}
});
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6  
The original Google Language API is now depreciated and API2 is paid. Also, for such simple uses $20/1M characters seems a touch expensive. –  Shawn Solomon Mar 22 '12 at 13:15

I know this is an old post, but here is what I developed after not finding any viable solution.

  • other suggestions are all too heavy and too cumbersome for my situation
  • I support a finite number of languages on my website (at the moment two: 'en' and 'de' - but solution is generalised for more).
  • I need a plausible guess about the language of a user-generated string, and I have a fallback (the language setting of the user).
  • So I want a solution with minimal false positives - but don't care so much about false negatives.

The solution uses the 20 most common words in a language, counts the occurrences of those in the haystack. Then it just compares the counts of the first and second most counted languages. If the runner-up number is less than 10% of the winner, the winner takes it all.

Code - Any suggestions for speed improvement are more than welcome!

    function getTextLanguage($text, $default) {
      $supported_languages = array(
          'en',
          'de',
      );
      // German word list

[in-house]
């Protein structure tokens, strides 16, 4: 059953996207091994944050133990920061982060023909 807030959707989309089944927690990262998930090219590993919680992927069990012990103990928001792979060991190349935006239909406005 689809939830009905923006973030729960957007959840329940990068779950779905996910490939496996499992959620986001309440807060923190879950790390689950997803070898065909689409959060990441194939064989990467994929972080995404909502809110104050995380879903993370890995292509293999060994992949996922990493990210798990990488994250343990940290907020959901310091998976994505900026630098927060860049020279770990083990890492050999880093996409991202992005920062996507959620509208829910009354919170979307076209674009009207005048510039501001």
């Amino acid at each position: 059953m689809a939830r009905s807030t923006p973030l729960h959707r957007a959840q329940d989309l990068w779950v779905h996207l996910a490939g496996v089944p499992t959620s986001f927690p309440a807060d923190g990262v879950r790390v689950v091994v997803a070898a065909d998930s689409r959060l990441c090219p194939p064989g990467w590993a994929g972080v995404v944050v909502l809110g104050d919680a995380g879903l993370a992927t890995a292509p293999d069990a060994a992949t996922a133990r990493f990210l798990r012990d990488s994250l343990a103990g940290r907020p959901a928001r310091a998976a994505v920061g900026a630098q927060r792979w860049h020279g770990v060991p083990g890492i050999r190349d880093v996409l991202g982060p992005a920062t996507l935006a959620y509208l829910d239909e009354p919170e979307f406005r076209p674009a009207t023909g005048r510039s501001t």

// from http://wortschatz.uni-leipzig.de/Papers/top100de.txt
      $wordList['de'] = array ('der', 'die', 'und', 'in', 'den', 'von', 
          'zu', 'das', 'mit', 'sich', 'des', 'auf', 'für', 'ist', 'im', 
          'dem', 'nicht', 'ein', 'Die', 'eine');
      // English word list
      // from http://en.wikipedia.org/wiki/Most_common_words_in_English
      $wordList['en'] = array ('the', 'be', 'to', 'of', 'and', 'a', 'in', 
          'that', 'have', 'I', 'it', 'for', 'not', 'on', 'with', 'he', 
          'as', 'you', 'do', 'at');
      // clean out the input string - note we don't have any non-ASCII 
      // characters in the word lists... change this if it is not the 
      // case in your language wordlists!
      $text = preg_replace("/[^A-Za-z]/", ' ', $text);
      // count the occurrences of the most frequent words
      foreach ($supported_languages as $language) {
        $counter[$language]=0;
      }
      for ($i = 0; $i < 20; $i++) {
        foreach ($supported_languages as $language) {
          $counter[$language] = $counter[$language] + 
            // I believe this is way faster than fancy RegEx solutions
            substr_count($text, ' ' .$wordList[$language][$i] . ' ');;
        }
      }
      // get max counter value
      // from http://stackoverflow.com/a/1461363
      $max = max($counter);
      $maxs = array_keys($counter, $max);
      // if there are two winners - fall back to default!
      if (count($maxs) == 1) {
        $winner = $maxs[0];
        $second = 0;
        // get runner-up (second place)
        foreach ($supported_languages as $language) {
          if ($language <> $winner) {
            if ($counter[$language]>$second) {
              $second = $counter[$language];
            }
          }
        }
        // apply arbitrary threshold of 10%
        if (($second / $max) < 0.1) {
          return $winner;
        } 
      }
      return $default;
    }
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I like your approach and think it gives a good educated guess. There are some (small) issues with your code like it won't count words before a dot (.) or comma (,) etc –  Nin Oct 27 at 12:54